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Which Are the Best Hedge Plants for Your Garden?

best hedges
by Ally North Ally North

Are hedges the most versatile (if underappreciated) plants in the garden? There are so many reasons to grow one. They make the best boundaries, but they also have hidden talents. Hardy, long lasting and great for wildlife, a hedge can also give you privacy from your neighbours, reduce pollution and is much more windproof than a fence.

But which is the best hedge for your garden? We’ve done the research so you don’t have to. And by research I mean we just asked our growers, John and Josh, who grow over 300,000 trees and hedging plants a year. They know they’re not supposed to have favourites but we managed to get them to talk! And if you really can’t choose, or just love variety, we’ve also put together collections of all the best for each purpose in one pack.

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Best hedge for wildlife: Hawthorn

The best hedge plants for attracting wildlife to your garden are those which are native to the UK, and Hawthorn is our top choice, for the sheer number and variety of species it supports. Over 150 insect species call Hawthorn their home, and it also provides food (those insects I just mentioned) and nesting space for birds including thrushes, blackbirds, blue tits and yellowhammers. In spring it’s covered in clouds of scented white blossom, which is followed in autumn by red fruits called haws which are also a big hit with the birds. Its sharp thorns also make it an effective barrier hedge.

Check out our Mixed Native Wildlife Hedging Pack.

hawthorn hedge

Best evergreen hedge: Photinia Red Robin

Evergreen doesn’t have to mean green. Not all year round, anyway! The ever popular and instantly recognisable Photinia has glossy foliage that emerges bright red then matures to dark green, meaning that you’ll usually see a mixture of both colours on your hedge. You’ll also see clusters of small ivory white flowers in spring. This RHS award winning hedge grows to a compact 2.5-4m, making it perfect for a low hedge in a small garden - plant it in full sun for the best leaf colour.

photinia red robin

Best fast growing hedge: Cherry Laurel

If you need your hedge yesterday, Cherry Laurel is your friend, with a growth rate of up to 60cm per year, up to an ultimate height of 6-9m (although it’s easy to keep it to a lower height). Cherry Laurel isn’t just about the speed - it also boasts glossy bright green leaves, 12cm long racemes of lacy white flowers in spring and Christmassy red berries in the winter. It’s tough, great for screening out neighbour noise and even grows in shade. Note this is the best, not the fastest growing - that would be good old Leylandii. If you go for Leylandii, remember to trim it regularly as it can reach 30m tall and get you an ASBO.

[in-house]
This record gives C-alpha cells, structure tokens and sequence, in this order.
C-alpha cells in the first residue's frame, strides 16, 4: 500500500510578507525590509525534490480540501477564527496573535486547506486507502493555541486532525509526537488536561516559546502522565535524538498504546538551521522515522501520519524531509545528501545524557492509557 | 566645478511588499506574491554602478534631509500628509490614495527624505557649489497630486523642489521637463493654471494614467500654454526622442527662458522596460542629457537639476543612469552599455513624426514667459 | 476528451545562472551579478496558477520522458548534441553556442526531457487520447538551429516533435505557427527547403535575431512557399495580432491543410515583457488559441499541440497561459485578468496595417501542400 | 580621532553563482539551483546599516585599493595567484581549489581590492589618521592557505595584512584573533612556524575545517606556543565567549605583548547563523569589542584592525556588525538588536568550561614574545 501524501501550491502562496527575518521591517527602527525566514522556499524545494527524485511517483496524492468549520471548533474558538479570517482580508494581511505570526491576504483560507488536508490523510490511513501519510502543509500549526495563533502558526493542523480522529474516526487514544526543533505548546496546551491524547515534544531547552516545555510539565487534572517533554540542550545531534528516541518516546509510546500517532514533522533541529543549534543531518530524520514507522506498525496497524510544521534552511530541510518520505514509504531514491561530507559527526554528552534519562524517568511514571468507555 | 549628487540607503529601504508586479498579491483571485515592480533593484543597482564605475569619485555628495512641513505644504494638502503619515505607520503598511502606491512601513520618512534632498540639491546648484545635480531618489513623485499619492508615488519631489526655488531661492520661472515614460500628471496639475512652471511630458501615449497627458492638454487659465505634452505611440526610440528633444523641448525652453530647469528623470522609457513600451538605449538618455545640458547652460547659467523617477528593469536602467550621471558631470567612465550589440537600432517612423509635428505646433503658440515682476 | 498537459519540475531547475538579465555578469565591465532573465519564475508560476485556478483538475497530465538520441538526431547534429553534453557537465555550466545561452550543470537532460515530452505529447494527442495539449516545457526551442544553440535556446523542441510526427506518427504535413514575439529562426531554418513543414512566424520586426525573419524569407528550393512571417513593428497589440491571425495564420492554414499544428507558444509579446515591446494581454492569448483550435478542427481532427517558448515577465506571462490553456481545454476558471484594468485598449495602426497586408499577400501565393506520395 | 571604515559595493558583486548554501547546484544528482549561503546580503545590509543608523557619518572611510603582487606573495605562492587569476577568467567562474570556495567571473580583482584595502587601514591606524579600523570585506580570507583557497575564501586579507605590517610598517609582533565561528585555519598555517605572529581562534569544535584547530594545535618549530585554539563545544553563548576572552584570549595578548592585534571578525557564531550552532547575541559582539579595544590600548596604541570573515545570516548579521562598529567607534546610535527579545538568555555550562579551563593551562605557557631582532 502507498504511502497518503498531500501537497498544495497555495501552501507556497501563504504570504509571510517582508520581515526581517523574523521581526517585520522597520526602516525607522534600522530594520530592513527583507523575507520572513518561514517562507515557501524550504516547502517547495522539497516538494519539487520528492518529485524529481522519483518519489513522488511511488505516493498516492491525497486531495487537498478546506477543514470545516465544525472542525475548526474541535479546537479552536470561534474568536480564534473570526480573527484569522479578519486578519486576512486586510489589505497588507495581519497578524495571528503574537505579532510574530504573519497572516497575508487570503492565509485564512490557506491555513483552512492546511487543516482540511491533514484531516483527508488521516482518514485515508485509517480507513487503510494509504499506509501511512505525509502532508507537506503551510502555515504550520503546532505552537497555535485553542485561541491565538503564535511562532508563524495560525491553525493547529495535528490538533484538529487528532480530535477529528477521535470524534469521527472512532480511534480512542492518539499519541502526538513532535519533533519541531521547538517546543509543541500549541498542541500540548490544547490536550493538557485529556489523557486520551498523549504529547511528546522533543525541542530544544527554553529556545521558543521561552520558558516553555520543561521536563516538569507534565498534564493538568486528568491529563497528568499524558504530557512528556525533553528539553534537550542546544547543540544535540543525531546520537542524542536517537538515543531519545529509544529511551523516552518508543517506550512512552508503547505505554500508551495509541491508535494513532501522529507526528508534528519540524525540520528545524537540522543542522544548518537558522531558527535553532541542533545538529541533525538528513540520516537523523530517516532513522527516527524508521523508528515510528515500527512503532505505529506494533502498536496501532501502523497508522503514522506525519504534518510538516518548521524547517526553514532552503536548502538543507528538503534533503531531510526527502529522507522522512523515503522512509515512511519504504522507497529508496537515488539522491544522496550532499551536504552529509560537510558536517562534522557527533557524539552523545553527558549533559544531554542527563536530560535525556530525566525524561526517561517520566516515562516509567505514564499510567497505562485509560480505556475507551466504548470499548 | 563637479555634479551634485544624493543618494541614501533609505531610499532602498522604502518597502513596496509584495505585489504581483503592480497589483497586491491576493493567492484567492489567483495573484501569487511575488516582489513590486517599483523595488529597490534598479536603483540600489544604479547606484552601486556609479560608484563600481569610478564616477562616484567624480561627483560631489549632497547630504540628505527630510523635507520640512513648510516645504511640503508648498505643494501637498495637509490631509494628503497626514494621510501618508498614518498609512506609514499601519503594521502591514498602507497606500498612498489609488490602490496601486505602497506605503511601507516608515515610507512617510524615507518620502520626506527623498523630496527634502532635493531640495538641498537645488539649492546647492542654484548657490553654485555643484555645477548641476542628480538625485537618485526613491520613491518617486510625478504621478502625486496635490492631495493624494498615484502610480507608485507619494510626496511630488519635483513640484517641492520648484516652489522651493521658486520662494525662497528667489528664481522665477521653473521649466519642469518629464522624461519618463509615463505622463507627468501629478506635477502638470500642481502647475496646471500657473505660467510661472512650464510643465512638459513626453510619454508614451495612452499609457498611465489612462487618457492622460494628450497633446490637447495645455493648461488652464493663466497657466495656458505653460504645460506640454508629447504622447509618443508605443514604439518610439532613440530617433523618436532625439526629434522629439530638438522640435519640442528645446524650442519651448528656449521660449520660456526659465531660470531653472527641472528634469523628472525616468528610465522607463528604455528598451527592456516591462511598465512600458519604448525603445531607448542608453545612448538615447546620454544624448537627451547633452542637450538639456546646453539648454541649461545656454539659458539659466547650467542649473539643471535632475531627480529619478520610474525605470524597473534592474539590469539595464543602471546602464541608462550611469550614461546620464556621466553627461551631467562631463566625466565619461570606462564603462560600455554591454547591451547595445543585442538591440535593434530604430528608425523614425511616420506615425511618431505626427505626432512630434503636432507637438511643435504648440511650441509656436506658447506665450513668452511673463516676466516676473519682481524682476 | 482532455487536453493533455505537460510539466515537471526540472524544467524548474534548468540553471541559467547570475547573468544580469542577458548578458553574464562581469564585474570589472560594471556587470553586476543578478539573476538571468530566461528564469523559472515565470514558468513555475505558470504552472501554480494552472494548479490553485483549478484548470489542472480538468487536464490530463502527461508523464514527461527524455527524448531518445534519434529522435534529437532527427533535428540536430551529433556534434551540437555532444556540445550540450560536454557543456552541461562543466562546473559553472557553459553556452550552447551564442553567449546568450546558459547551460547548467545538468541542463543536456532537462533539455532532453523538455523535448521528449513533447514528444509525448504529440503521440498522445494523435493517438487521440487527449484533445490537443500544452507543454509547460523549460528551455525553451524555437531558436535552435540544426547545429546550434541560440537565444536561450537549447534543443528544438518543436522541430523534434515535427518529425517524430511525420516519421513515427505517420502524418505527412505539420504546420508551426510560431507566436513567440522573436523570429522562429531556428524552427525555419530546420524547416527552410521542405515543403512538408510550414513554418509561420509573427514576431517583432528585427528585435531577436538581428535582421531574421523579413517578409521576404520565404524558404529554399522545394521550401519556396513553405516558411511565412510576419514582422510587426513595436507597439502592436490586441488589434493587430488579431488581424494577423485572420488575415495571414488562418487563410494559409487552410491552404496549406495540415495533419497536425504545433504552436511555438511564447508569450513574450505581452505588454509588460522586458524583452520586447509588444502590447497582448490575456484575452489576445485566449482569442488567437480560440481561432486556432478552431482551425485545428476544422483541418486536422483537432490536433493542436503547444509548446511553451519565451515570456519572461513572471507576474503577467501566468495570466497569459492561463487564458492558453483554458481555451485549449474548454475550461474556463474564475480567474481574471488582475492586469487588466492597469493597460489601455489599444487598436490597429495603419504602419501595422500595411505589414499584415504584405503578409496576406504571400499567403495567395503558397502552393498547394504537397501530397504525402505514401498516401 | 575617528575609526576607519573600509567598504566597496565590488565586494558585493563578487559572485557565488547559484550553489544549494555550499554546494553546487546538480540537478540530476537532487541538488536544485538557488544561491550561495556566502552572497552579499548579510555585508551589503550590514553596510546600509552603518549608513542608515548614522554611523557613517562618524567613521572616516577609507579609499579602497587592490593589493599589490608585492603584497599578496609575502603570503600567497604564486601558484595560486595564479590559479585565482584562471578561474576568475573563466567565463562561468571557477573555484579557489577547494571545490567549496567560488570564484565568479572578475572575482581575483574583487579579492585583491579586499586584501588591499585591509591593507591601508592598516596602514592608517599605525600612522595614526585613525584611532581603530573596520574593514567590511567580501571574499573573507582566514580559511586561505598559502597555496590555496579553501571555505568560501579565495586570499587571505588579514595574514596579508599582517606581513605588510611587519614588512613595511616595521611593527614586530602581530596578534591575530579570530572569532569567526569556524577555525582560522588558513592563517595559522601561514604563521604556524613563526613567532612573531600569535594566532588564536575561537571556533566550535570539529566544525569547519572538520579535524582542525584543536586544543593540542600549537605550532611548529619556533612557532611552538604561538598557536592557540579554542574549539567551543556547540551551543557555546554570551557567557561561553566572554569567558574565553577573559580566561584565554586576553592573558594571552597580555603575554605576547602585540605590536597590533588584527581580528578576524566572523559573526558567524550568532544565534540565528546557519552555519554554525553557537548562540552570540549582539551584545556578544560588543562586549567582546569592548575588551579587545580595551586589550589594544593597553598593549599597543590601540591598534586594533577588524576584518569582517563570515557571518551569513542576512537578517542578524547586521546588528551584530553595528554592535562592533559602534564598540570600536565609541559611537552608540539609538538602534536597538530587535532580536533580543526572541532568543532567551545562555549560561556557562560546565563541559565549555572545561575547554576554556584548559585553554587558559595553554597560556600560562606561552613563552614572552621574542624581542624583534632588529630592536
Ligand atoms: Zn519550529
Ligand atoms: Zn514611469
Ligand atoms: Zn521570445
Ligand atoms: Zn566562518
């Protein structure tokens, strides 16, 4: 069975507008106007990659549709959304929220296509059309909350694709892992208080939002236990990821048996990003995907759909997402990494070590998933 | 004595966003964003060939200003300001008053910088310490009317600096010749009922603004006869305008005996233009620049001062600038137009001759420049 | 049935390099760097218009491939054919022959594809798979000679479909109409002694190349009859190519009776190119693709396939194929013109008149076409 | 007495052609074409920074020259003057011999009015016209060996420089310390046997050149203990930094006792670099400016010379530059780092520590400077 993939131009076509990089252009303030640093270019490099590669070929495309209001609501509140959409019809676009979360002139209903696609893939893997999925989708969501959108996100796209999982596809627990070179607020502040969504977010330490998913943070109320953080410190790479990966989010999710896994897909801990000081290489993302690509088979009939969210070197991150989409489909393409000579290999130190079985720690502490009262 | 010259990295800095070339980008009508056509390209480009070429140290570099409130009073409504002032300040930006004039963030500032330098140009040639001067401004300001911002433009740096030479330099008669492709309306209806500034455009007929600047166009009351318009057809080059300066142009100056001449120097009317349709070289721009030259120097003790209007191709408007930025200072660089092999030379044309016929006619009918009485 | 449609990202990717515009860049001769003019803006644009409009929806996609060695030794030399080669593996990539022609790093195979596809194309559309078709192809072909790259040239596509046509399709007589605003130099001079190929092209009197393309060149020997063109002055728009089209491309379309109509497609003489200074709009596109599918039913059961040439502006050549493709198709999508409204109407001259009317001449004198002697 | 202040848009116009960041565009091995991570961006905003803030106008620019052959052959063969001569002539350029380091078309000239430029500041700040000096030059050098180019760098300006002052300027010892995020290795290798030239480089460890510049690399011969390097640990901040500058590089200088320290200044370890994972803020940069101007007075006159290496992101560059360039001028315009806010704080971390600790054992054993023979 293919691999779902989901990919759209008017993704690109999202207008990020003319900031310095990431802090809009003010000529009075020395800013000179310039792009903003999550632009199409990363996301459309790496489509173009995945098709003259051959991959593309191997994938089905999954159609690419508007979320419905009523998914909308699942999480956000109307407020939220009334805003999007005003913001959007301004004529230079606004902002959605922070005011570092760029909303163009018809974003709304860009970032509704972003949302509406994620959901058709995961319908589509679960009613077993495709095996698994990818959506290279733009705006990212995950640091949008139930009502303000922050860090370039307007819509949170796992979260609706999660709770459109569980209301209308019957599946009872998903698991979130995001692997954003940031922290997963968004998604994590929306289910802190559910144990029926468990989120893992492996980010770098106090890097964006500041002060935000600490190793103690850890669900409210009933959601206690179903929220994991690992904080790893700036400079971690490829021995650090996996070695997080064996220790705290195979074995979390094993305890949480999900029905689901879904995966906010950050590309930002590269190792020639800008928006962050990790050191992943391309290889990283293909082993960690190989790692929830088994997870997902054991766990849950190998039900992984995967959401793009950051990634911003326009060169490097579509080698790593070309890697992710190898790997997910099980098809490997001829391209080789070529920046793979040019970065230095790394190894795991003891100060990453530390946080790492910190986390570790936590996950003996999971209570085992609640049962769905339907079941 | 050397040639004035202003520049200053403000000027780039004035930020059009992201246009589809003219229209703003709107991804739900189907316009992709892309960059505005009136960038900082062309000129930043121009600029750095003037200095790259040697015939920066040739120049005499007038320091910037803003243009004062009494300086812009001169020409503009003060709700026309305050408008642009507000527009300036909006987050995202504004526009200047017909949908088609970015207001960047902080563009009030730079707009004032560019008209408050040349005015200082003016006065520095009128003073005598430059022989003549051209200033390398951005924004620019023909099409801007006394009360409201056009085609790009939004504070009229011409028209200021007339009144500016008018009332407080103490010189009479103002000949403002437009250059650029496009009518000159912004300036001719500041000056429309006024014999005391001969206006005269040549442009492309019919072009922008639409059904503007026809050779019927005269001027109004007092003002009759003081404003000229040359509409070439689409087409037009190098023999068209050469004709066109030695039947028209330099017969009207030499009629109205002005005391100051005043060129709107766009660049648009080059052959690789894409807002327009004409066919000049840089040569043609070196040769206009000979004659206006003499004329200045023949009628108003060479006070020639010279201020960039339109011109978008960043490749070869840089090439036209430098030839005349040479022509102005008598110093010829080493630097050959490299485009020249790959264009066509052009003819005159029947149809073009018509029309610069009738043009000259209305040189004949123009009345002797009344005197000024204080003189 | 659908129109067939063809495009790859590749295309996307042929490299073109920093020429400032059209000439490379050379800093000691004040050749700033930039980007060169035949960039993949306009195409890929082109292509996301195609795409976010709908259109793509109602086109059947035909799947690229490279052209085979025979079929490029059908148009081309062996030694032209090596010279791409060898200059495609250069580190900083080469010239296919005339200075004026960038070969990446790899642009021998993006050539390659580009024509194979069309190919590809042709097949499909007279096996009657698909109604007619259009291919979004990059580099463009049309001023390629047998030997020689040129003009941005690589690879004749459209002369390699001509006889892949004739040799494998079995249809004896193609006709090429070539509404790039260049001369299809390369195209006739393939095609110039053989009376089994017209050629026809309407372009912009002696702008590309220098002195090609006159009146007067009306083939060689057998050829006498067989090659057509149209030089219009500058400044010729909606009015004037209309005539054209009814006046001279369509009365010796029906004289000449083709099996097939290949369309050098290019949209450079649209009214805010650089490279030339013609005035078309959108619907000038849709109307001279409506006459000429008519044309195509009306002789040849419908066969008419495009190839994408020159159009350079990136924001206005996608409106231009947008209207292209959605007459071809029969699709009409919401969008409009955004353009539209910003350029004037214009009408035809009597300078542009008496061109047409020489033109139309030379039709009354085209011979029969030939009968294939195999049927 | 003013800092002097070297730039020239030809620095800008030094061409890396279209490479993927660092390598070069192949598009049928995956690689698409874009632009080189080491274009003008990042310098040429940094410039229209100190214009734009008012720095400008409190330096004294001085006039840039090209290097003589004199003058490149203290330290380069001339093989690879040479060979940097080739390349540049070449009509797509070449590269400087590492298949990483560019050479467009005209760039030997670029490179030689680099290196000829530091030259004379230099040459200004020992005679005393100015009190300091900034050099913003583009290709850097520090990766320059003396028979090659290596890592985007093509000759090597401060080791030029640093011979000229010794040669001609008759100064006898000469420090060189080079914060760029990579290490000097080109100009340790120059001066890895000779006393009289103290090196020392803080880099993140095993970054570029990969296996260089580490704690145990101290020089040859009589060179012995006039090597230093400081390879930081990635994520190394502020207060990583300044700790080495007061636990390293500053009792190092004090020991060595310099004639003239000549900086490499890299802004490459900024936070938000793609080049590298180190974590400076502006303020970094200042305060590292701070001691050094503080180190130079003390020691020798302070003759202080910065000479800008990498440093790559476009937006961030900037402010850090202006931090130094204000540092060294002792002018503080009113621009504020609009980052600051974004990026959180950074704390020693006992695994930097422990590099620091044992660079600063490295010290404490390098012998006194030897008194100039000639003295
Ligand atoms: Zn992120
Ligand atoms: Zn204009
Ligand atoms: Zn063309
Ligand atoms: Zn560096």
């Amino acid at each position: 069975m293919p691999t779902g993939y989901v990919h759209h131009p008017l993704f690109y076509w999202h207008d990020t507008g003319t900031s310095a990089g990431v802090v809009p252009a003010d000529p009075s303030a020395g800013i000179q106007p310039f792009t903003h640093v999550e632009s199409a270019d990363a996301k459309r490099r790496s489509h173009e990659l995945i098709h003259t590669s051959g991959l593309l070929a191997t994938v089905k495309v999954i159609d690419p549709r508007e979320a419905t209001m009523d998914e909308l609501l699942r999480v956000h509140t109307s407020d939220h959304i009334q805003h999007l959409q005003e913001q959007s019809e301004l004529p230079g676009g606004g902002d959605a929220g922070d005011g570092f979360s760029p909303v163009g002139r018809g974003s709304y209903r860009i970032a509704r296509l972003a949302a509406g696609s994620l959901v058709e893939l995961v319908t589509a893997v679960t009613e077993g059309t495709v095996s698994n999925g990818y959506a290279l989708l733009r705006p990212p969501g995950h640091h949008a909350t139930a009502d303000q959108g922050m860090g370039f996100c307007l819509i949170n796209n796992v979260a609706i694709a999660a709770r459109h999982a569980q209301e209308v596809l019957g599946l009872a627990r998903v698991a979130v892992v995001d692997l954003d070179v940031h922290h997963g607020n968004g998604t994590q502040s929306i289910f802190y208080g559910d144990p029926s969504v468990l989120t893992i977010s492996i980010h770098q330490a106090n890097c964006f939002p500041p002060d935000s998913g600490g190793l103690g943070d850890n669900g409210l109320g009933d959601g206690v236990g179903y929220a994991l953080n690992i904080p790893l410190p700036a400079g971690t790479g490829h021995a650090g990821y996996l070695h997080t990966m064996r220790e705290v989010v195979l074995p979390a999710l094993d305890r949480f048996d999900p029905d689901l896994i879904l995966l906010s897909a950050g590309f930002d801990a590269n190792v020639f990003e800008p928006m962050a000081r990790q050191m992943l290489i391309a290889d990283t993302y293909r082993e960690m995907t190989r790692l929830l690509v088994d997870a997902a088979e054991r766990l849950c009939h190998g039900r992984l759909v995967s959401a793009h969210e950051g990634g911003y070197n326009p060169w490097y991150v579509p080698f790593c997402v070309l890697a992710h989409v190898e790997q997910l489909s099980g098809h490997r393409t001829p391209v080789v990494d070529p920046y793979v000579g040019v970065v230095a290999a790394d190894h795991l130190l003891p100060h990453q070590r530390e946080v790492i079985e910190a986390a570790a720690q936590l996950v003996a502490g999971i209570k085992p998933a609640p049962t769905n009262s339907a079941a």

Check out our Fast Growing Evergreen Hedging Wildlife Mix.

cherry laurel hedge

Best coastal hedge: Sea Buckthorn

Coastal gardens can have issues with harsh winds, wet soil and salty air, so it’s important to choose plants that can deal with - and thrive in - these conditions. Sea Buckthorn is an attractive solution, with striking silvery foliage and tiny yellow flowers in spring. It can reach a height of 6m, but is easy to keep as a hedge at 1-4m. The best part comes in summer, when Sea Buckthorn is covered in clusters of edible berries that are high in vitamin C and can be used in pies, juices and preserves. According to Greek legend, they were the favourite food of the winged horse Pegasus!

Check out our Mixed Coastal Hedging Pack.

sea buckthorn

Best edible hedge: Blackberry

Hawthorn, crabapple, sweet cherry, blackthorn, hazelnut, cherry plum, raspberry, sweet chestnut, black elder and cherry dogwood are all great edible plants for hedges, but for sheer taste, versatility - and ok, nostalgia - it has to be blackberry. Cultivated blackberry plants will behave much more obligingly than their wild relations and give you bigger, better tasting fruit with fewer thorns. Or why not plant a mixture and create a hedgerow feast? Pick them before the birds do!


Best flowering hedge: Eglantine Rose

There are so many great flowering hedges to choose from, but we don’t think you can beat a lovely wild rose. Eglantine rose ticks all the boxes, with apple scented leaves, sprays of scented pink roses in the summer and orange hips that stay on the branches well into winter. No surprise that this is a highly attractive plant for wildlife, with food for pollinators and birds alike and thorns that provide a safe nesting place. Hardy and shade tolerant, it’ll grow well even in coastal areas and reaches a very manageable 3m.

If you want a hedge that flowers at a different time of year, check out our recommendations.

Eglantine rose

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